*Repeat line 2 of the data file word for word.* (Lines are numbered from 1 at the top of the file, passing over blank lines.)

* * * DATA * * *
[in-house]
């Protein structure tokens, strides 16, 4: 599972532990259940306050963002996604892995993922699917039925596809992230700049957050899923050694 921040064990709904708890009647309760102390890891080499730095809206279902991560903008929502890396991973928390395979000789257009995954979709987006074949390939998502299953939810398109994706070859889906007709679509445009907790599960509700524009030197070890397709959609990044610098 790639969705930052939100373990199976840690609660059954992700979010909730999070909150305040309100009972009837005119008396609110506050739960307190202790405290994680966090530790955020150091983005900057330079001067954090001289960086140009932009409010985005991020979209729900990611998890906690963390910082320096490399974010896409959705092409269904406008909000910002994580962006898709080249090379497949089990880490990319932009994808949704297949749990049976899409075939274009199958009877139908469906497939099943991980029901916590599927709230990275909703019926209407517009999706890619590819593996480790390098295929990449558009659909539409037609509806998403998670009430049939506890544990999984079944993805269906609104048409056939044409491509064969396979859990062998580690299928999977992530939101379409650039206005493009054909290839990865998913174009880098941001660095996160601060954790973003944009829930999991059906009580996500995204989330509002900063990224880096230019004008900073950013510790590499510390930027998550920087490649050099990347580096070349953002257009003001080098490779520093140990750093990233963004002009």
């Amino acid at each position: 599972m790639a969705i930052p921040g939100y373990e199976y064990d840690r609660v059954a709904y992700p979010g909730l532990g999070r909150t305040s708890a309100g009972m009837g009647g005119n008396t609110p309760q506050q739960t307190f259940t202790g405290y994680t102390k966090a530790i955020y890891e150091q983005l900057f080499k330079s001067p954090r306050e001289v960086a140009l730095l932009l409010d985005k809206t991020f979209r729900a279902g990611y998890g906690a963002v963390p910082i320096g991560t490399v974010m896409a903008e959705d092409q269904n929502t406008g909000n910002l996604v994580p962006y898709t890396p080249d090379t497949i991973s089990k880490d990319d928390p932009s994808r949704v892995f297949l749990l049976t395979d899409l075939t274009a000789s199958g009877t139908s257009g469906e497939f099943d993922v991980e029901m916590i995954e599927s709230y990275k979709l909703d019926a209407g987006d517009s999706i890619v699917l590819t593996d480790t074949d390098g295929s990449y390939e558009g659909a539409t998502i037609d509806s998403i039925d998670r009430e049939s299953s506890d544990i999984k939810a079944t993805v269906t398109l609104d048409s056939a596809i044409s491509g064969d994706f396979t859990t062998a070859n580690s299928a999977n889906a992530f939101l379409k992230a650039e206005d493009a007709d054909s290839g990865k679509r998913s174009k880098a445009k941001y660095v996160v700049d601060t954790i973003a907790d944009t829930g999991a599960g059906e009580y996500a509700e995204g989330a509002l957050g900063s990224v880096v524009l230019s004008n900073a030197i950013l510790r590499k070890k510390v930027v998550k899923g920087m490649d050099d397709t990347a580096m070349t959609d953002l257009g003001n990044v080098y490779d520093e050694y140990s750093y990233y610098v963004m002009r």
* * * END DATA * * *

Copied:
């Protein structure tokens, strides 16, 4: 599972532990259940306050963002996604892995993922699917039925596809992230700049957050899923050694 921040064990709904708890009647309760102390890891080499730095809206279902991560903008929502890396991973928390395979000789257009995954979709987006074949390939998502299953939810398109994706070859889906007709679509445009907790599960509700524009030197070890397709959609990044610098 790639969705930052939100373990199976840690609660059954992700979010909730999070909150305040309100009972009837005119008396609110506050739960307190202790405290994680966090530790955020150091983005900057330079001067954090001289960086140009932009409010985005991020979209729900990611998890906690963390910082320096490399974010896409959705092409269904406008909000910002994580962006898709080249090379497949089990880490990319932009994808949704297949749990049976899409075939274009199958009877139908469906497939099943991980029901916590599927709230990275909703019926209407517009999706890619590819593996480790390098295929990449558009659909539409037609509806998403998670009430049939506890544990999984079944993805269906609104048409056939044409491509064969396979859990062998580690299928999977992530939101379409650039206005493009054909290839990865998913174009880098941001660095996160601060954790973003944009829930999991059906009580996500995204989330509002900063990224880096230019004008900073950013510790590499510390930027998550920087490649050099990347580096070349953002257009003001080098490779520093140990750093990233963004002009």